1 Samuel

The LORD gave Israel the law through Moses; He gave them prophets who spoke His word; He gave them judges to deliver them; but He did not give them a king. 

It was God’s desire that Israel would look to Him rather than a man, as ruler and king.  But the hearts of the people were wicked, and their desire to have a man rule them was prophesied by Moses even before the people ever officially asked for a king.

When you enter the land which the LORD your God gives you, and you possess it and live in it, and you say, ‘I will set a king over me like all the nations who are around me,’ you shall surely set a king over you whom the LORD your God chooses, one from among your countrymen you shall set as king over yourselves; you may not put a foreigner over yourselves who is not your countryman.  Deuteronomy 17: 14 – 15

These are condemning words from Moses, for it was not a good thing that Israel desired to be like “all the nations…” rather than be like God’s chosen nation.  This prophecy of Moses was fulfilled a few hundred years later, in the days of Samuel.

And it came about when Samuel was old that he appointed his sons judges over Israel.  Now the name of his firstborn was Joel, and the name of his second, Abijah; they were judging in Beersheba.  His sons, however, did not walk in his ways, but turned aside after dishonest gain and took bribes and perverted justice.  Then all the elders of Israel gathered together and came to Samuel at Ramah; and they said to him, “Behold, you have grown old, and your sons do not walk in your ways.  Now appoint a king for us to judge us like all the nations.”  But the thing was displeasing in the sight of Samuel when they said, “Give us a king to judge us.”  And Samuel prayed to the LORD.  The LORD said to Samuel, “Listen to the voice of the people in regard to all that they say to you, for they have not rejected you, but they have rejected Me from being king over them.  Like all the deeds they have done since the day that I brought them up from Egypt even to this day – in that they have forsaken Me and served other gods – so they are doing to you also.”  1 Samuel 8: 1 – 8

Perhaps understanding Israel’s wicked desire for a king in the days of Samuel makes the incarnation of King Jesus that much more profound.  For by the Son taking on human flesh, God fulfills both His desire to be thought of as king by His people and the desire of His people to be ruled by a man.  For Jesus Christ will reign over His kingdom forever and He will do so in human flesh. 

Paul preached a message once relating the days of Samuel and the appointing of kings to the eventual coming of Christ.

Now Paul and his companions put out to sea from Paphos and came to Perga in Pamphylia; but John left them and returned to Jerusalem.  But going on from Perga, they arrived at Pisidian Antioch, and on the Sabbath day they went into the synagogue and sat down.  After the reading of the Law and the Prophets the synagogue officials sent to them, saying, “Brethren, if you have any word of exhortation for the people, say it.”  Paul stood up, and motioning with his hand said, “Men of Israel, and you who fear God, listen: The God of this people Israel chose our fathers and made the people great during their stay in the land of Egypt, and with an uplifted arm He led them out from it.  For a period of about forty years He put up with them in the wilderness.  When He had destroyed seven nations in the land of Canaan, He distributed their land as an inheritance – all of which took about four hundred and fifty years.  After these things He gave them judges until Samuel the prophet.  Then they asked for a king, and God gave them Saul the son of Kish, a man of the tribe of Benjamin, for forty years.  After He had removed him, He raised up David to be their king, concerning whom He also testified and said, ‘I have found David the son of Jesse, a man after My heart, who will do all My will.’  From the descendants of this man, according to promise, God has brought to Israel a Savior, Jesus, after John had proclaimed before His coming a baptism of repentance to all the people of Israel…And we preach to you the good news of the promise made to the fathers, that God has fulfilled this promise to our children in that He raised up Jesus, as it is also written in the second Psalm, ‘You are My Son; today I have begotten You.’  As for the fact that He raised Him up from the dead, no longer to return to decay, He has spoken in this way: ‘I will give You the holy and sure blessings of David.’  Therefore He also says in another Psalm, ‘You will not allow Your Holy One to undergo decay.’  For David, after he had served the purpose of God in his own generation, fell asleep, and was laid among his fathers and underwent decay; but He whom God raised did not undergo decay.  Therefore let it be known to you, brethren, that through Him forgiveness of sins is proclaimed to you, and through Him everyone who believes is freed from all things, from which you could not be freed through the Law of Moses.  Therefore take heed, so that the thing spoken of in the Prophets may not come upon you:  ‘Behold, you scoffers, and marvel, and perish; for I am accomplishing a work in your days, a work which you will never believe, though someone should describe it to you.’  Acts 13: 13 – 24, 32 – 40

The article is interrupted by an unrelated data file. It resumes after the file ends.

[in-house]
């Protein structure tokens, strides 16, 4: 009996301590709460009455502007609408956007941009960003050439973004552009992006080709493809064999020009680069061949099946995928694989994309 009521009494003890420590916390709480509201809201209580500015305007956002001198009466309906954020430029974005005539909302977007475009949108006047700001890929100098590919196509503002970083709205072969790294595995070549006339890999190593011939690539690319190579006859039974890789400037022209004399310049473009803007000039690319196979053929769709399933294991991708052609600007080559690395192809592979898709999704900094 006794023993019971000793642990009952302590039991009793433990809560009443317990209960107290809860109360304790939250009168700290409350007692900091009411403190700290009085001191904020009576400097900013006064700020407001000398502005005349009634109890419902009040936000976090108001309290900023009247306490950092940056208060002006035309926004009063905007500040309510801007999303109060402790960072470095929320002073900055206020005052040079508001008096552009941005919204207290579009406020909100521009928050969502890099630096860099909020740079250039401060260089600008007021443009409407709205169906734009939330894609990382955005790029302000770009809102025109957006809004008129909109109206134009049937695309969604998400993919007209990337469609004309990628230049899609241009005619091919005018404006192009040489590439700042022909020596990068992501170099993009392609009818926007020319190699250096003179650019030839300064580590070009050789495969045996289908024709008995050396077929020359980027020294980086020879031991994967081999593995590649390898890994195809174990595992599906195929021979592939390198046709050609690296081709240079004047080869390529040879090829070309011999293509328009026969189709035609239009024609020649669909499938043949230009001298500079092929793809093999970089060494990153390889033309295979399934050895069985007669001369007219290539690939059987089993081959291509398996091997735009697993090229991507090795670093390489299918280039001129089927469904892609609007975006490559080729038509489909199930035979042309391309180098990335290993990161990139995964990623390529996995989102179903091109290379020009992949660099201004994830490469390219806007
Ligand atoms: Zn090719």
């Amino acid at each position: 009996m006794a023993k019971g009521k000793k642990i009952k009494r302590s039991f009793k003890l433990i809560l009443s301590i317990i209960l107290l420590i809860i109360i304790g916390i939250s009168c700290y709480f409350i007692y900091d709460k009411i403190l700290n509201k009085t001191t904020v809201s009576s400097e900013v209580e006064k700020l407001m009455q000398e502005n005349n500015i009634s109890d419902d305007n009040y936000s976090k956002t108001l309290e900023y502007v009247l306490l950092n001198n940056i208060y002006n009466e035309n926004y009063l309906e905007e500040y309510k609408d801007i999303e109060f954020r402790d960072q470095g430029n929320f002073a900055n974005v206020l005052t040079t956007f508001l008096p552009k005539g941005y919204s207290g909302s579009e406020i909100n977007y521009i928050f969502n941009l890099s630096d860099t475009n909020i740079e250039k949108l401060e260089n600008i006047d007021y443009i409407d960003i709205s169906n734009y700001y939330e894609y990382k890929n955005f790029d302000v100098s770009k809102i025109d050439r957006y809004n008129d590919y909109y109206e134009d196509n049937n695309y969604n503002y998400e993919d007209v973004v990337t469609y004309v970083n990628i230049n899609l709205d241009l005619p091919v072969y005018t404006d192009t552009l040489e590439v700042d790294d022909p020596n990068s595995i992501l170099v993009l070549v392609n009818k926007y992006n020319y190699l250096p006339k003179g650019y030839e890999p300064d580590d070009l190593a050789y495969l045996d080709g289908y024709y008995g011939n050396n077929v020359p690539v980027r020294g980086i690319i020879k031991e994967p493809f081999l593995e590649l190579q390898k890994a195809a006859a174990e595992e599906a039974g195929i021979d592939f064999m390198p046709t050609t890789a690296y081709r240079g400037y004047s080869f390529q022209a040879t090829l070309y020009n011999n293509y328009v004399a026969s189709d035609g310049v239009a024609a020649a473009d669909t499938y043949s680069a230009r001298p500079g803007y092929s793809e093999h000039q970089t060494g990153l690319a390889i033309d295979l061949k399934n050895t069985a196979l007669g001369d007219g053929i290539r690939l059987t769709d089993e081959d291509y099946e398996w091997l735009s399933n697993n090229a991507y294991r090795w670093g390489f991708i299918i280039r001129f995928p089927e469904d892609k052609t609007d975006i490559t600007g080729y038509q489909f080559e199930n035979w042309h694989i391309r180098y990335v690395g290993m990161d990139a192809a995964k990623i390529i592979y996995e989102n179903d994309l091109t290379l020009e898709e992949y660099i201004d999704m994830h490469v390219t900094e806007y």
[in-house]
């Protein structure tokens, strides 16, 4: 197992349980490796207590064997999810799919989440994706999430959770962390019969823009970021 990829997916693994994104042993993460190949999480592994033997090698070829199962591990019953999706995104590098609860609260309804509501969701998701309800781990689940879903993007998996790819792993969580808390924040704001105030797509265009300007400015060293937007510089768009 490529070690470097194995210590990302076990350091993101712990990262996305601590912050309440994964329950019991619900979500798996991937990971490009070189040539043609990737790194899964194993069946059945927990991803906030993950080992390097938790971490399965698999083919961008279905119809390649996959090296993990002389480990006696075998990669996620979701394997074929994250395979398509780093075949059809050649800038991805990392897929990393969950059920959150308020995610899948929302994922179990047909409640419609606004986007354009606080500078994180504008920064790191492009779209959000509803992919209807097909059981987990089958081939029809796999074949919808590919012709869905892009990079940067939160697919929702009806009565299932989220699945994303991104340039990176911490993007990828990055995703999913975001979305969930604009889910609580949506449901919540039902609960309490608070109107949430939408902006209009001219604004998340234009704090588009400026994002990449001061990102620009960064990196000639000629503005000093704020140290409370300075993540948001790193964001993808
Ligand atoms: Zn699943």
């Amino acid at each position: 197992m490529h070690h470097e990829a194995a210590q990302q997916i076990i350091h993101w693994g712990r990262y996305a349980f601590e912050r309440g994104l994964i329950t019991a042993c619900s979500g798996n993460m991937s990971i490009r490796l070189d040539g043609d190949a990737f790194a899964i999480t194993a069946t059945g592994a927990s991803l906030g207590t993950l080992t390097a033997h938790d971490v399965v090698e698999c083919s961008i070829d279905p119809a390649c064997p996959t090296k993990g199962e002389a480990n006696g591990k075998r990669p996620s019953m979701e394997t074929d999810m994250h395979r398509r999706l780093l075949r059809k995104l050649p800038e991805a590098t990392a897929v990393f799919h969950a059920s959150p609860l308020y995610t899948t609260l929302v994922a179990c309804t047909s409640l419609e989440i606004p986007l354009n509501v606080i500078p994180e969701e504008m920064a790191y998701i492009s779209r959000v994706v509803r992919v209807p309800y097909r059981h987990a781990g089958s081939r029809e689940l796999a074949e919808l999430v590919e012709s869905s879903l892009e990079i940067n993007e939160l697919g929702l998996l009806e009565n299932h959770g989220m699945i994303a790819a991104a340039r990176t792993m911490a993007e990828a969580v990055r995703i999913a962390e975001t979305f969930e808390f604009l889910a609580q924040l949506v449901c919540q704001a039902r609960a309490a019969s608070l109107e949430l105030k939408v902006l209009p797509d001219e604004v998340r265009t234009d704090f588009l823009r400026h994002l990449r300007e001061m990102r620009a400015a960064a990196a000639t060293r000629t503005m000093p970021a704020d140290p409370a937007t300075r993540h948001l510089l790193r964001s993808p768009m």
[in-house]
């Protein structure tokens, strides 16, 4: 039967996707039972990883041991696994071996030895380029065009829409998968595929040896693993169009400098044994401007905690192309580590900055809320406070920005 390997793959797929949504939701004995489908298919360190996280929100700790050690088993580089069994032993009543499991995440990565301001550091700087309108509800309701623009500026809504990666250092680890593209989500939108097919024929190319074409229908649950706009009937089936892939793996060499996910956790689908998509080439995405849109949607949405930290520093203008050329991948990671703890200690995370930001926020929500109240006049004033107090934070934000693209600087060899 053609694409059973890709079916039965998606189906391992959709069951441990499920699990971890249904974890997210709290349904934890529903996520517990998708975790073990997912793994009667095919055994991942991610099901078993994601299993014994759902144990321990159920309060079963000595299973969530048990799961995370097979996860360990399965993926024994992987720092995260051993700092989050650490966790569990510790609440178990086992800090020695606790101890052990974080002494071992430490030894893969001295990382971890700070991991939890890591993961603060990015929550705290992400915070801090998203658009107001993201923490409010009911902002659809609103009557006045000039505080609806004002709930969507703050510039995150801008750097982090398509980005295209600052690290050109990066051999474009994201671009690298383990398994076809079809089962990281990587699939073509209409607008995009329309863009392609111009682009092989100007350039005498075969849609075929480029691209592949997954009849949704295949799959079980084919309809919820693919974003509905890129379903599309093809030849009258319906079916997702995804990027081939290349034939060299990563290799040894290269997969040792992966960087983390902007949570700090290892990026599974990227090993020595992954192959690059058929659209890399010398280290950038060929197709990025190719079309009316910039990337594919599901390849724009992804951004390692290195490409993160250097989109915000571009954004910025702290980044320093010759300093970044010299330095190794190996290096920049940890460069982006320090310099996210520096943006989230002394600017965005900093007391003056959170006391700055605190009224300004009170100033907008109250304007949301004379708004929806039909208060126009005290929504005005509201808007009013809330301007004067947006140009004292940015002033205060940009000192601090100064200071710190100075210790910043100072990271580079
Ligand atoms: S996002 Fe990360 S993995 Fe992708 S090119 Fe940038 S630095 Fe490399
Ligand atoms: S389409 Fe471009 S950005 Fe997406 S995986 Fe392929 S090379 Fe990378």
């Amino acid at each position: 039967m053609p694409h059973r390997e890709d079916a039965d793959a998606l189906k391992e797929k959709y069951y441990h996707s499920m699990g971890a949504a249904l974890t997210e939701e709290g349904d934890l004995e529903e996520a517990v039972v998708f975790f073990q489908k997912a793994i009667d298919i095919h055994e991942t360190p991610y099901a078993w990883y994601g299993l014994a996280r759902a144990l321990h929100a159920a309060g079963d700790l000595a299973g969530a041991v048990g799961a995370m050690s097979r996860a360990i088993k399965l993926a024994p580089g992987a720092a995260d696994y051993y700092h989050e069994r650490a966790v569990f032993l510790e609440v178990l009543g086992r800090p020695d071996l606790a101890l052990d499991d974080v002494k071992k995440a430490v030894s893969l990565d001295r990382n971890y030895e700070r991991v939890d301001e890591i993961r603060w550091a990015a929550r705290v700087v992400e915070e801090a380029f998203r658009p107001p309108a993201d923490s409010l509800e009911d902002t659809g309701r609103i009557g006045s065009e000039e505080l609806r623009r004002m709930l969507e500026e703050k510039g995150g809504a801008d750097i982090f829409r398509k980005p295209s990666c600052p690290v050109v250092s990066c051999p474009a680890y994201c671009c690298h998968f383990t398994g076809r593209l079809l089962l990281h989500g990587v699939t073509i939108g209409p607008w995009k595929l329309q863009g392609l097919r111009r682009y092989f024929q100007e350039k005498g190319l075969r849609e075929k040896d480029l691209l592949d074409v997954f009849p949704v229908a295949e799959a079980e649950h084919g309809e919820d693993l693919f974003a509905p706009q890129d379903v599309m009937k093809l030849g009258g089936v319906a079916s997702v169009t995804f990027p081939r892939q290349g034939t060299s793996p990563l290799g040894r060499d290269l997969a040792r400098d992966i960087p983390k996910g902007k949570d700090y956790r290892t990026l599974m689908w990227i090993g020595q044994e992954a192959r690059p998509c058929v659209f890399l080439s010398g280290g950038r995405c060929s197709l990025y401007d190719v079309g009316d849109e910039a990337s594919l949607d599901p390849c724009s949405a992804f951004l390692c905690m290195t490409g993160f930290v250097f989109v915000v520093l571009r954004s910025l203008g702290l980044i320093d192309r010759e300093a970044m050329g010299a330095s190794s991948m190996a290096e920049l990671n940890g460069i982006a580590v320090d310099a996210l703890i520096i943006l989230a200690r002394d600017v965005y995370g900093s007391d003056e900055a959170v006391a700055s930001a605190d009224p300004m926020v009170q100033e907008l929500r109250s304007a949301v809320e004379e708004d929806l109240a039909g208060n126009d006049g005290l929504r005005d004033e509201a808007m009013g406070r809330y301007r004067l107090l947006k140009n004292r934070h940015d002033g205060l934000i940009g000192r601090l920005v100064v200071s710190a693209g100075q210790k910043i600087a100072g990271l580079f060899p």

And what is this work of King Jesus that the scoffers scoff at?  God in human flesh.  Crucifixion, death, burial, resurrection.  Forgiveness of sin, not by works, but by believing in the King.

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